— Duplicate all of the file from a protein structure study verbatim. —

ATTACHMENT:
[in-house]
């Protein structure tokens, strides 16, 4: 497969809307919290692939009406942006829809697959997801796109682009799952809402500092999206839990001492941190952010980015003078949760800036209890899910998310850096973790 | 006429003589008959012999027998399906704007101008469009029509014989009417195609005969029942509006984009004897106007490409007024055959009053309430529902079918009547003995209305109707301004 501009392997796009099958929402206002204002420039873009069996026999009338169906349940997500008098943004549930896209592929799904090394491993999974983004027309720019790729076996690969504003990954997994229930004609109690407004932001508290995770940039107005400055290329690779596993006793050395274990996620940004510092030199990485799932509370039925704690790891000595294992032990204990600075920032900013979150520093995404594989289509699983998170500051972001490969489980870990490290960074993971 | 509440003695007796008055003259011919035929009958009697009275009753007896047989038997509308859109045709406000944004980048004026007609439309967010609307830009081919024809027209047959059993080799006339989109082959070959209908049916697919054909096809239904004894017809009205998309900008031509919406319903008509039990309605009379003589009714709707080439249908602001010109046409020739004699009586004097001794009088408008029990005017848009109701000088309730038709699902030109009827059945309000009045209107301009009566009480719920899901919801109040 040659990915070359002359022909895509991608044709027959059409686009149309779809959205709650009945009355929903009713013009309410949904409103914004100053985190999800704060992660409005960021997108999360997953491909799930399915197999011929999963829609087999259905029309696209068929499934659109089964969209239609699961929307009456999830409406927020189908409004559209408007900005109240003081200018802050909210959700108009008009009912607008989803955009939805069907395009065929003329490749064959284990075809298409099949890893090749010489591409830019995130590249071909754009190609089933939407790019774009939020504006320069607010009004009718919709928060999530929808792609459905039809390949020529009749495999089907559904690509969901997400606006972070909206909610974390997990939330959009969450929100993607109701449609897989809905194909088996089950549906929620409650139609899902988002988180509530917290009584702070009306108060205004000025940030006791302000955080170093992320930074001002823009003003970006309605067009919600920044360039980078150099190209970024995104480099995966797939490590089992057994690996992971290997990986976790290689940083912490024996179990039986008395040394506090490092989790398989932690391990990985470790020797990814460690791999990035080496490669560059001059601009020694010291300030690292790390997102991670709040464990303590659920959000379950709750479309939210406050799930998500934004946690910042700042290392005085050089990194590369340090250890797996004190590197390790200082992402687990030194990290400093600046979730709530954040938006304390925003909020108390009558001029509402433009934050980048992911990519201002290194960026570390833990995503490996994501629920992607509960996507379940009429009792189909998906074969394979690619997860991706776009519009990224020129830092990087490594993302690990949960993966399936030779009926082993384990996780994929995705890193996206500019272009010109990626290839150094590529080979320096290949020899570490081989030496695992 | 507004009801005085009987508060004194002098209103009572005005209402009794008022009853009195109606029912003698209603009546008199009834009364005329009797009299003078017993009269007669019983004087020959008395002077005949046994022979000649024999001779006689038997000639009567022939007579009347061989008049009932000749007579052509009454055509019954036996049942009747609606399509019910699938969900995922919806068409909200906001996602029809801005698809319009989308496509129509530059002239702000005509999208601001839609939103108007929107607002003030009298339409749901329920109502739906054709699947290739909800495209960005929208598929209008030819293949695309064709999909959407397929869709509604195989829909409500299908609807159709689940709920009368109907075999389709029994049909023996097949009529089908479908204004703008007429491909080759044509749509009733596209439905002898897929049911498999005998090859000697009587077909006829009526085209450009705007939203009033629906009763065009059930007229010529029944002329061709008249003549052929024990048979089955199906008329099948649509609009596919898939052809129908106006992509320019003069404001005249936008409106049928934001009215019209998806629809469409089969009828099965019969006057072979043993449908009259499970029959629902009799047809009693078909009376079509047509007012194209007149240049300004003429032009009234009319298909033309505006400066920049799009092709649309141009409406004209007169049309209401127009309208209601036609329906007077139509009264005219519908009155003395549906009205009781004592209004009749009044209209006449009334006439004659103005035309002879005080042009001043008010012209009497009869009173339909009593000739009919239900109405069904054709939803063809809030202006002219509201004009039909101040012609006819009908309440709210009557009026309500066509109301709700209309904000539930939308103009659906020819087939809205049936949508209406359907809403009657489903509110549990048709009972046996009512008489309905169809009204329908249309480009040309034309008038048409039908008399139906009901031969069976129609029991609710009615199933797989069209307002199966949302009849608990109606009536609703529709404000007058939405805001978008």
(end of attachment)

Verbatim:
[in-house]
């Protein structure tokens, strides 16, 4: 497969809307919290692939009406942006829809697959997801796109682009799952809402500092999206839990001492941190952010980015003078949760800036209890899910998310850096973790 | 006429003589008959012999027998399906704007101008469009029509014989009417195609005969029942509006984009004897106007490409007024055959009053309430529902079918009547003995209305109707301004 501009392997796009099958929402206002204002420039873009069996026999009338169906349940997500008098943004549930896209592929799904090394491993999974983004027309720019790729076996690969504003990954997994229930004609109690407004932001508290995770940039107005400055290329690779596993006793050395274990996620940004510092030199990485799932509370039925704690790891000595294992032990204990600075920032900013979150520093995404594989289509699983998170500051972001490969489980870990490290960074993971 | 509440003695007796008055003259011919035929009958009697009275009753007896047989038997509308859109045709406000944004980048004026007609439309967010609307830009081919024809027209047959059993080799006339989109082959070959209908049916697919054909096809239904004894017809009205998309900008031509919406319903008509039990309605009379003589009714709707080439249908602001010109046409020739004699009586004097001794009088408008029990005017848009109701000088309730038709699902030109009827059945309000009045209107301009009566009480719920899901919801109040 040659990915070359002359022909895509991608044709027959059409686009149309779809959205709650009945009355929903009713013009309410949904409103914004100053985190999800704060992660409005960021997108999360997953491909799930399915197999011929999963829609087999259905029309696209068929499934659109089964969209239609699961929307009456999830409406927020189908409004559209408007900005109240003081200018802050909210959700108009008009009912607008989803955009939805069907395009065929003329490749064959284990075809298409099949890893090749010489591409830019995130590249071909754009190609089933939407790019774009939020504006320069607010009004009718919709928060999530929808792609459905039809390949020529009749495999089907559904690509969901997400606006972070909206909610974390997990939330959009969450929100993607109701449609897989809905194909088996089950549906929620409650139609899902988002988180509530917290009584702070009306108060205004000025940030006791302000955080170093992320930074001002823009003003970006309605067009919600920044360039980078150099190209970024995104480099995966797939490590089992057994690996992971290997990986976790290689940083912490024996179990039986008395040394506090490092989790398989932690391990990985470790020797990814460690791999990035080496490669560059001059601009020694010291300030690292790390997102991670709040464990303590659920959000379950709750479309939210406050799930998500934004946690910042700042290392005085050089990194590369340090250890797996004190590197390790200082992402687990030194990290400093600046979730709530954040938006304390925003909020108390009558001029509402433009934050980048992911990519201002290194960026570390833990995503490996994501629920992607509960996507379940009429009792189909998906074969394979690619997860991706776009519009990224020129830092990087490594993302690990949960993966399936030779009926082993384990996780994929995705890193996206500019272009010109990626290839150094590529080979320096290949020899570490081989030496695992 | 507004009801005085009987508060004194002098209103009572005005209402009794008022009853009195109606029912003698209603009546008199009834009364005329009797009299003078017993009269007669019983004087020959008395002077005949046994022979000649024999001779006689038997000639009567022939007579009347061989008049009932000749007579052509009454055509019954036996049942009747609606399509019910699938969900995922919806068409909200906001996602029809801005698809319009989308496509129509530059002239702000005509999208601001839609939103108007929107607002003030009298339409749901329920109502739906054709699947290739909800495209960005929208598929209008030819293949695309064709999909959407397929869709509604195989829909409500299908609807159709689940709920009368109907075999389709029994049909023996097949009529089908479908204004703008007429491909080759044509749509009733596209439905002898897929049911498999005998090859000697009587077909006829009526085209450009705007939203009033629906009763065009059930007229010529029944002329061709008249003549052929024990048979089955199906008329099948649509609009596919898939052809129908106006992509320019003069404001005249936008409106049928934001009215019209998806629809469409089969009828099965019969006057072979043993449908009259499970029959629902009799047809009693078909009376079509047509007012194209007149240049300004003429032009009234009319298909033309505006400066920049799009092709649309141009409406004209007169049309209401127009309208209601036609329906007077139509009264005219519908009155003395549906009205009781004592209004009749009044209209006449009334006439004659103005035309002879005080042009001043008010012209009497009869009173339909009593000739009919239900109405069904054709939803063809809030202006002219509201004009039909101040012609006819009908309440709210009557009026309500066509109301709700209309904000539930939308103009659906020819087939809205049936949508209406359907809403009657489903509110549990048709009972046996009512008489309905169809009204329908249309480009040309034309008038048409039908008399139906009901031969069976129609029991609710009615199933797989069209307002199966949302009849608990109606009536609703529709404000007058939405805001978008």